Provost Liz Magill discusses U.Va.’s admissions 'watchlist' at Student Council forum

Students say their questions went unanswered, demand action from University

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Liz Magill, the University’s executive vice president and provost, was hired in the summer of 2019.

Winston Tang | Cavalier Daily

University Provost Liz Magill joined Student Council representatives and around 40 students for a public discussion on the University’s “watch list” admissions practice as part of a question-and-answer forum held by Student Council Tuesday evening. However, many students expressed concern that their questions went unanswered and were unsatisfied with the outcome of the meeting.

The Cavalier Daily reported in September that the watch list, which refers to the University’s practice of marking “high-priority” applicants connected to donors, doubled in the most recent admissions cycle since it was first revealed in 2017 by The Washington Post. Following the article in September, the Student Council executive board released a statement expressing its views condemning this practice but ultimately failed to pass a resolution on the matter.

Student Council held its forum in an attempt to obtain more information surrounding the practice and to give members of the student body the chance to have their opinions heard.

Magill, the University’s executive vice president and provost, is responsible for the academic administration of all 11 schools, libraries, art museums, University centers and foreign study programs, as well as the University’s teaching and research activities. She began the forum by explaining new changes occurring within the University’s Office of Admission, announcing that the University is in the process of hiring a new vice provost for enrollment, who will work with the Office of Admission to help design the admissions and financial aid strategies to enroll students at the University.

Magill then continued on to explain the University’s admissions process in regards to the practice of affording some students an additional review.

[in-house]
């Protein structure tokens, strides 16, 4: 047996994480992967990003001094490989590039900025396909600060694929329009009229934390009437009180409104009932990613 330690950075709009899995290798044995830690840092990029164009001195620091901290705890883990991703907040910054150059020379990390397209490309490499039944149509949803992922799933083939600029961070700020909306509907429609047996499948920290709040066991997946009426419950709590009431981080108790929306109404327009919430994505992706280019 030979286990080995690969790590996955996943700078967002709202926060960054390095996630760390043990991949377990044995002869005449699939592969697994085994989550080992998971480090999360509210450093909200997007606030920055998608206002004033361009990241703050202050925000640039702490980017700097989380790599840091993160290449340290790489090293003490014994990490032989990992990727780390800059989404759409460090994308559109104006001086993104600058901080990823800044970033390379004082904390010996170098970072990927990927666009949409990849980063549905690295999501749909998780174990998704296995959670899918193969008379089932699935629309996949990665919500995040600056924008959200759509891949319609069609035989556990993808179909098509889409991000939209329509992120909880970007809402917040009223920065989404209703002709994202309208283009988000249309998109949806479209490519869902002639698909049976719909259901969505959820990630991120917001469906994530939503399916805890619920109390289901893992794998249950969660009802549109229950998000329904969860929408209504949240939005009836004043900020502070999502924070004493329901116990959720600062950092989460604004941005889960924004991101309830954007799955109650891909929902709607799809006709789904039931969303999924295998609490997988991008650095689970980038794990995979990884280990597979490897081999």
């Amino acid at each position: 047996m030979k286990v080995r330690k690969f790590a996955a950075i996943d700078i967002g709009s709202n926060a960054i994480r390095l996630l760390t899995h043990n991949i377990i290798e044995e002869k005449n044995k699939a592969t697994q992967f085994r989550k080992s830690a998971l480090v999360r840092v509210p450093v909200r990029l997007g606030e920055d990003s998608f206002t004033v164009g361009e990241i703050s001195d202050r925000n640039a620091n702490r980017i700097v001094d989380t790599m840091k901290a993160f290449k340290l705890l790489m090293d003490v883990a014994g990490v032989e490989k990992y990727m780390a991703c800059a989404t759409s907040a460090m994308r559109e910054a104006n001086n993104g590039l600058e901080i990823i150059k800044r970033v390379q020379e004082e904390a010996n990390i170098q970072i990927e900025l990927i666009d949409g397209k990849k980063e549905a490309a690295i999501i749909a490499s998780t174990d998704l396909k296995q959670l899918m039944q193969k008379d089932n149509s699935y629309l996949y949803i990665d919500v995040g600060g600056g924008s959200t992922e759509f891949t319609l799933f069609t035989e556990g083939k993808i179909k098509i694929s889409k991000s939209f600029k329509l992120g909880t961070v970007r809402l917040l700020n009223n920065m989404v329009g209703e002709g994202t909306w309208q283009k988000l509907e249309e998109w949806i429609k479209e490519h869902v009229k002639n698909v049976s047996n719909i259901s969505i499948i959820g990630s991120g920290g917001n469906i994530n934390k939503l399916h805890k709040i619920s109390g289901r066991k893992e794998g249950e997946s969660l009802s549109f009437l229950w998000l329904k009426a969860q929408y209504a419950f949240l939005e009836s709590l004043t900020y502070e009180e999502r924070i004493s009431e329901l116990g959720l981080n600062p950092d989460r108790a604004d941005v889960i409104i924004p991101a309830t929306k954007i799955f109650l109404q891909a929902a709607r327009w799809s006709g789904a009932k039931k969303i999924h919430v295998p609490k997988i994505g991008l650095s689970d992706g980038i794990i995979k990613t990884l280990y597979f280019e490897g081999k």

“For about 20 years at least, the University of Virginia has had a practice of giving certain applicants, what we call, additional review,” Magill said. “Lots of other universities do this as well. This list of applicants often includes children of faculty or staff at the University, but they can also include applicants recommended by elected officials, members of the Board of Visitors and sometimes donors.”

This list of applicants who receive additional review can include donors, relatives of University faculty, children of alumni, ROTC candidates, applicants who have received top ratings from the art department, applicants under consideration to be Echols or Rodman scholars, first-generation students and twins who apply to the University together.

Magill emphasized that the idea there is a tangible “watch list” influencing the admission of certain privileged students is misleading.

According to 2019 admission statistics provided by Deputy University Spokesperson Wes Hester, 13 percent of applications from the total pool were waitlisted, while 43 percent of applicants from the watch list were waitlisted. Only eight students — seven percent of the watch list applicants — were offered admission, making the percentage of accepted watch list students only 0.08 percent of all total admission offers.